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‘I was stunned’: Bill Cosby accuser speaks out after overturned sexual assault conviction

One of the 60 women who have accused Bill Cosby of sexual misconduct is speaking out following the Pennsylvania Supreme Court’s decision on Wednesday to overturn Cosby’s 2018 sexual assault conviction.

Tamara Green told CrimeHQ that the high court’s decision to not only toss Cosby’s conviction but bar further prosecution, in this case, came as a shock. Green claimed she was 19 in 1969 or 70 when Cosby gave her drugs and digitally penetrated her despite her repeated pleas to stop, according to USA Today.

“I was stunned, I didn’t expect any news about Bill Cosby,” Green commented, noting that Cosby was recently denied parole because he refused to undergo sex offender treatment.

Sentenced in 2018, Cosby was serving a three- to 10-year sentence for sexually assaulting Andrea Constand at his Cheltenham home in 2004. During his trial, prosecutors argued that the comedian had a penchant for drugging and raping unconscious women. More than 60 women have accused Cosby of sexual assault.

However, the state Supreme Court ruled on Wednesday that a 2005 verbal agreement between then-Montgomery County District Attorney Bruce L. Castor Jr. and Cosby granted Cosby lifetime immunity if he testified in Andrea Constand’s civil case. As a result, he should not have been prosecuted twice for Constand’s 2004 assault.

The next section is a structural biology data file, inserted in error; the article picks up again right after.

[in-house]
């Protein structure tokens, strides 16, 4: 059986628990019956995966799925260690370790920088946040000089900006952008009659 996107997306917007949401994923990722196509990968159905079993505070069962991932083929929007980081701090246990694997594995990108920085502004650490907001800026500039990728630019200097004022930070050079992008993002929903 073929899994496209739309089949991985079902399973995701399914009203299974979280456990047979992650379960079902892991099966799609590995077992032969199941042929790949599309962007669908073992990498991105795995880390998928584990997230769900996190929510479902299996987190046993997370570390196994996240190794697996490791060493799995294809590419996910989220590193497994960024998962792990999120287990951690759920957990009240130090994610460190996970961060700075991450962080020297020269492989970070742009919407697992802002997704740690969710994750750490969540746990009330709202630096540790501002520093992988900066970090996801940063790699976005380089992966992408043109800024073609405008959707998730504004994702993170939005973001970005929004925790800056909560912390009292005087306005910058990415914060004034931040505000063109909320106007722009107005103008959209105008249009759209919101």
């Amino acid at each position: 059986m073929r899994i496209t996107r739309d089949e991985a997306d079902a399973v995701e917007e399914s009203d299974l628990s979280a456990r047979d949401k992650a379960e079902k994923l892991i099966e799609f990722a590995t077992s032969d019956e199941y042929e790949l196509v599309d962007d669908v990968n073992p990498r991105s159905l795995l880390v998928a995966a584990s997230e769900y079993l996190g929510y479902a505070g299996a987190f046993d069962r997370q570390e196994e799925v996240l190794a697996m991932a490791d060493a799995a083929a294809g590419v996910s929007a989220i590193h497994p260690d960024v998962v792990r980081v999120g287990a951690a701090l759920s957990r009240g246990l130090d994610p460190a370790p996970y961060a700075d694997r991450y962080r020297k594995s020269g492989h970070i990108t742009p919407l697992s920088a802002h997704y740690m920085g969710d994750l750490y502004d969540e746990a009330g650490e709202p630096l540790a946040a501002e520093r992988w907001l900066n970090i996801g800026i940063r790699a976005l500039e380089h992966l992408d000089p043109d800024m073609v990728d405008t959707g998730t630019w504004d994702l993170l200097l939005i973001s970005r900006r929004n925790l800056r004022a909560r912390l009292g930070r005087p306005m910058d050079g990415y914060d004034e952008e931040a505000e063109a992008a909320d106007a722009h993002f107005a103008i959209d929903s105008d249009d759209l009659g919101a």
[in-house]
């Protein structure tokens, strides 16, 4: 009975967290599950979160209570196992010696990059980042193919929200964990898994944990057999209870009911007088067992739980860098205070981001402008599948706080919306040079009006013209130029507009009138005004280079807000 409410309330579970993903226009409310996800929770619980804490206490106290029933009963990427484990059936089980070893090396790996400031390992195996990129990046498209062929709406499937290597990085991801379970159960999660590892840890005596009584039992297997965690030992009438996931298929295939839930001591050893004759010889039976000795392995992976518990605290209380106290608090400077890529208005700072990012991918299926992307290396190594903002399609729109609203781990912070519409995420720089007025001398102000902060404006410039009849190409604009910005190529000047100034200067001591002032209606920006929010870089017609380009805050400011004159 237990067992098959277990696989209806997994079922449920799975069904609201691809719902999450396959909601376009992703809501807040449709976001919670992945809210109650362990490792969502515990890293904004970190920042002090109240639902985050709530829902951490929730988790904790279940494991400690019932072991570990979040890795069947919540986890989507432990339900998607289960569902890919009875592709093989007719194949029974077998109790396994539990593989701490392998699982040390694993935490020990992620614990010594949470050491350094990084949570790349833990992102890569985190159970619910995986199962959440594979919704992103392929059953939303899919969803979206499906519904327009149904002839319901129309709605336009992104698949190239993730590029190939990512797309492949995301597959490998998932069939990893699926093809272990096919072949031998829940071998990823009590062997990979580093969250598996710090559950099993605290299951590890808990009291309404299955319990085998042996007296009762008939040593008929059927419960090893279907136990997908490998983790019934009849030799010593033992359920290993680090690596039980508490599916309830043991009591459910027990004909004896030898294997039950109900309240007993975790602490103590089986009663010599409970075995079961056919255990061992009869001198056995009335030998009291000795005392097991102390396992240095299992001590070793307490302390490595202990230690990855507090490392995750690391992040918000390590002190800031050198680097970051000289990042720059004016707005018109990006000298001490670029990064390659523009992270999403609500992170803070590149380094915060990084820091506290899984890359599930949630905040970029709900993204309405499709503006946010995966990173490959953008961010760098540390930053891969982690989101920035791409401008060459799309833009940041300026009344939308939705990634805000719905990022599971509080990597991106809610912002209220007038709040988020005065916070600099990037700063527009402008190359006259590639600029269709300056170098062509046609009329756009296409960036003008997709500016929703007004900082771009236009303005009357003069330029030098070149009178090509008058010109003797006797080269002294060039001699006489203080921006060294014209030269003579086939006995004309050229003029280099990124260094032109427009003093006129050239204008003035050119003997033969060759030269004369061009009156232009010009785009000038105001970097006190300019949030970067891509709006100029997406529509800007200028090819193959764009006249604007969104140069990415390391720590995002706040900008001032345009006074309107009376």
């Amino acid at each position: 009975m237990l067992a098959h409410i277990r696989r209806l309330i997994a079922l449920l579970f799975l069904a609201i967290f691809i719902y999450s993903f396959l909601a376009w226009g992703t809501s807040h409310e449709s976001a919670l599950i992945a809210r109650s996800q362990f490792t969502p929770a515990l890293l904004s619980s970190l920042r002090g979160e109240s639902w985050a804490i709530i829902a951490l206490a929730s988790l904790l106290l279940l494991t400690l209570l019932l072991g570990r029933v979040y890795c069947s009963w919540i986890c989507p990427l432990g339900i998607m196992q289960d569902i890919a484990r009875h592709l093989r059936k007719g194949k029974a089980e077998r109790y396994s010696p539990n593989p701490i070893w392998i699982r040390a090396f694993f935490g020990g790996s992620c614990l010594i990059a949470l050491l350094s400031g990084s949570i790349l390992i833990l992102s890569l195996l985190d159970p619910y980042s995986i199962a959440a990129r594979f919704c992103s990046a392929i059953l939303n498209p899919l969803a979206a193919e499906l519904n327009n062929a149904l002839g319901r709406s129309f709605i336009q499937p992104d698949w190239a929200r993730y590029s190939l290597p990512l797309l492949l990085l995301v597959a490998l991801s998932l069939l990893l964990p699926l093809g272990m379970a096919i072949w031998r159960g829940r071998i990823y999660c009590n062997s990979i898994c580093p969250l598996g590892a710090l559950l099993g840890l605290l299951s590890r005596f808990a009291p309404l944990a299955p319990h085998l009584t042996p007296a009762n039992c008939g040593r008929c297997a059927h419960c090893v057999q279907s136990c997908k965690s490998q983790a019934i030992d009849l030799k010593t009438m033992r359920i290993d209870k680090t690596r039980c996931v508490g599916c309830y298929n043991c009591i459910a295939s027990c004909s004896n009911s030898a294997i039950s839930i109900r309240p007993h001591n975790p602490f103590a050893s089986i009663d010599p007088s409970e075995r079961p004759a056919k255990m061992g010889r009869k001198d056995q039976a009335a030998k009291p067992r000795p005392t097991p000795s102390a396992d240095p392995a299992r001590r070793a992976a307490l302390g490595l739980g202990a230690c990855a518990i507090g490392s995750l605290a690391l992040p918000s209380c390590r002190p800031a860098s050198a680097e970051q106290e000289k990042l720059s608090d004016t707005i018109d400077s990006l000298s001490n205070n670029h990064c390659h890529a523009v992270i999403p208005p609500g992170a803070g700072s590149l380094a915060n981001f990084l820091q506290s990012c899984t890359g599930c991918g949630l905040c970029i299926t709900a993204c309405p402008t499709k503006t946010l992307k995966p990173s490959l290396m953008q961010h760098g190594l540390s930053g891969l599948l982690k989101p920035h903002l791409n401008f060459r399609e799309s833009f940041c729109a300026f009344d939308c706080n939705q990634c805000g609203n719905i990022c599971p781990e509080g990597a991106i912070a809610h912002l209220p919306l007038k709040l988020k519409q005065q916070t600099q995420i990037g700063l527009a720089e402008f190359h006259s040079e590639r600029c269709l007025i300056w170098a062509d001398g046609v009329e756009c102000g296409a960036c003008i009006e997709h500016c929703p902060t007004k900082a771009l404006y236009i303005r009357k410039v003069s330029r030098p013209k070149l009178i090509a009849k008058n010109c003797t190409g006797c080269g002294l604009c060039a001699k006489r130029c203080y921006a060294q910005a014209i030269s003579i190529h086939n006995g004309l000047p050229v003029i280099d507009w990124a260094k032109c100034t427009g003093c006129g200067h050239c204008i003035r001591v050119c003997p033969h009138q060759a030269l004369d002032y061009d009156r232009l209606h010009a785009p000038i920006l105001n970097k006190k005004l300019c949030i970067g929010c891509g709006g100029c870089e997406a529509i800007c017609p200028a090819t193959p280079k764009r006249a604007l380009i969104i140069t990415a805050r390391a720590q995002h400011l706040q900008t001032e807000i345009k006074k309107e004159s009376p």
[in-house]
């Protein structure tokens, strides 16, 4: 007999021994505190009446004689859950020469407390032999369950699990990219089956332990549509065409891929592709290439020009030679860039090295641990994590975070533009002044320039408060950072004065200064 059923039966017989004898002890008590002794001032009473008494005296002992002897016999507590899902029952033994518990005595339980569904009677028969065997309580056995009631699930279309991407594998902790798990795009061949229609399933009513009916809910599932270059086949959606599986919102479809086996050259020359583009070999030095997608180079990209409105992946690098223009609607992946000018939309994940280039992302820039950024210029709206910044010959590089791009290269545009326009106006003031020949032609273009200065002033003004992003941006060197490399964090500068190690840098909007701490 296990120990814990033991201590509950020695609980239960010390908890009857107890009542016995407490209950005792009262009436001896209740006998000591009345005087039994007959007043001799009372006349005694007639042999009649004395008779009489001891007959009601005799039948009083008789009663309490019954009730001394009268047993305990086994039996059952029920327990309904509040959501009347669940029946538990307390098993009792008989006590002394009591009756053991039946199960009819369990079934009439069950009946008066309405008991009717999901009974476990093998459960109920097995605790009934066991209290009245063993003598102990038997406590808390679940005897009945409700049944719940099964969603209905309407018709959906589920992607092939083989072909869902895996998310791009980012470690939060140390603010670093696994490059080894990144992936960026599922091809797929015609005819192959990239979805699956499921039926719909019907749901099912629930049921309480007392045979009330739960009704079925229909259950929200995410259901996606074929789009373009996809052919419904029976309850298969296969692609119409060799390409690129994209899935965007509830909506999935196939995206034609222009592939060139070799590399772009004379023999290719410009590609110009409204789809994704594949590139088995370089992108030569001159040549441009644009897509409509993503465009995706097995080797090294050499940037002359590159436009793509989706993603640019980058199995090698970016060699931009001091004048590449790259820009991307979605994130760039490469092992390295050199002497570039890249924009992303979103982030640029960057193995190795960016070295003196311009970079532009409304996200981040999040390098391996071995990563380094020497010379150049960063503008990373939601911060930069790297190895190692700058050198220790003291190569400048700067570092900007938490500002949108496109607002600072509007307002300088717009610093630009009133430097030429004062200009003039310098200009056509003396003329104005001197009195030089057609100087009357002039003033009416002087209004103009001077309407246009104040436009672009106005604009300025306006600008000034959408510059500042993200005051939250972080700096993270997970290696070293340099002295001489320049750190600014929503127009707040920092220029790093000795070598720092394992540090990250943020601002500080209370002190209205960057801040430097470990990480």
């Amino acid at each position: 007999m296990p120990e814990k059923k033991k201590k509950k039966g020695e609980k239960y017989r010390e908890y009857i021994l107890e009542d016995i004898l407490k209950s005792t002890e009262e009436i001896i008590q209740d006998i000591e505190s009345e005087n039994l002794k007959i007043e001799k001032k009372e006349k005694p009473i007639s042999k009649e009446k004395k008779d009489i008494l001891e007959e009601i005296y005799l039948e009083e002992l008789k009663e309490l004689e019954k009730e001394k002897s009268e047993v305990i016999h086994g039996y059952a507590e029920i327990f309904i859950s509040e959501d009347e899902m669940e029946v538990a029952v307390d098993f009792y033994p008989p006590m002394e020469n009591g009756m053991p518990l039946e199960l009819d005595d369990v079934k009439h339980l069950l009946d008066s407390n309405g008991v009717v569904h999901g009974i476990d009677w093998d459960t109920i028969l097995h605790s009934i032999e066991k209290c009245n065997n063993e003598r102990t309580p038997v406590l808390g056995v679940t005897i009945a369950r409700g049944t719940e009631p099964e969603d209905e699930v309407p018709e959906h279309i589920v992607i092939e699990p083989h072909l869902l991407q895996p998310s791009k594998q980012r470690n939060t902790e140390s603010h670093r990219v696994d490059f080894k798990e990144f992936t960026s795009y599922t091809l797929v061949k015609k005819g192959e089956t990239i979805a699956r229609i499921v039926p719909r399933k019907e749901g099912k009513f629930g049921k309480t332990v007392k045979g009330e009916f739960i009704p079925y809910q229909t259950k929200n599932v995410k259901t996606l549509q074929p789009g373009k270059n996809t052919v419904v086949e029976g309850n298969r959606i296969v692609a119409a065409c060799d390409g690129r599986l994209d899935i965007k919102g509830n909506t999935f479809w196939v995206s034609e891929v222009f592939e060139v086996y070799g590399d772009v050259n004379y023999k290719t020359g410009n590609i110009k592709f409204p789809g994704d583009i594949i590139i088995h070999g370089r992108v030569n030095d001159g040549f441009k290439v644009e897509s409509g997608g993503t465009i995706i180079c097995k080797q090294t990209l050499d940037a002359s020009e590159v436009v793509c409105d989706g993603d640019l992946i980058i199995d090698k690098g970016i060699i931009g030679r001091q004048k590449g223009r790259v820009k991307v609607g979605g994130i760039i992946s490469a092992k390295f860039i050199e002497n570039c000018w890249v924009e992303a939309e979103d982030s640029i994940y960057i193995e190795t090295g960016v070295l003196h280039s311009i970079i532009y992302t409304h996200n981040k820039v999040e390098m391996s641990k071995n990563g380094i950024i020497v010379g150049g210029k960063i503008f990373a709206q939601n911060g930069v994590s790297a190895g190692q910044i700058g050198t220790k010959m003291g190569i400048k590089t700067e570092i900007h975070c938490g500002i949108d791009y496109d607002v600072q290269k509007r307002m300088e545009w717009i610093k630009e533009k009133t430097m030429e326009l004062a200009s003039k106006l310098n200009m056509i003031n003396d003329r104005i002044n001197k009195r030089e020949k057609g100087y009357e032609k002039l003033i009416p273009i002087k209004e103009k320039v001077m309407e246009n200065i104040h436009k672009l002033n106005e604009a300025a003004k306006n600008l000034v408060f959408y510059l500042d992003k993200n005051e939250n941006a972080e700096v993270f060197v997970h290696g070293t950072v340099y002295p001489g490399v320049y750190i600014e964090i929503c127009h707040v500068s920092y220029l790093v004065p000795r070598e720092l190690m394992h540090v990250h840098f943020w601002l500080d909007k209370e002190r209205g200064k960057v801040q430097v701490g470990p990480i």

Green, who is a lawyer, said she has made peace with the ruling — and has received solace in the fact that the three years the 83-year-old comedian served in prison may have been more than half of the time he has left to live.

“We need to be glad we got that much. He had 15 years of us breathing down his neck,” Green told CrimeHQ.

“I’m not sure how you measure justice…I’m sure some justice was done.”

Green also acknowledged that other accusers are justified in believing Cosby was given a lenient sentence. She was also critical of prosecutors’ decision to offering immunity to Cosby in the first place, claiming their actions were comparable to playing a “poker game.”

Green said she believes Cosby’s notoriety allowed for the dubious agreement to be made in the first place.

“There was clearly enough evidence to convict him,” she said, noting the state Supreme Court did not analyze the facts of Constand’s case for validity.

Green then told CrimeHQ that she has talked to another accuser, Therese Serignese, who said Wednesday’s ruling gave the impression that the accusers will never receive complete closure. Serignese said she was 19 in 1976 when Cosby invited her backstage at his show, offered her pills, and then forced himself on her.

Despite the recent turn of events, Green said she hopes Cosby’s release does not discourage other victims from reporting their sexual assaults.

She commented, “I don’t think we should stop making noise. I don’t think we should stop believing women.”

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[Featured image: Tamara Green/CrimeHQ video screengrab; Bill Cosby/Matt Slocum, AP File]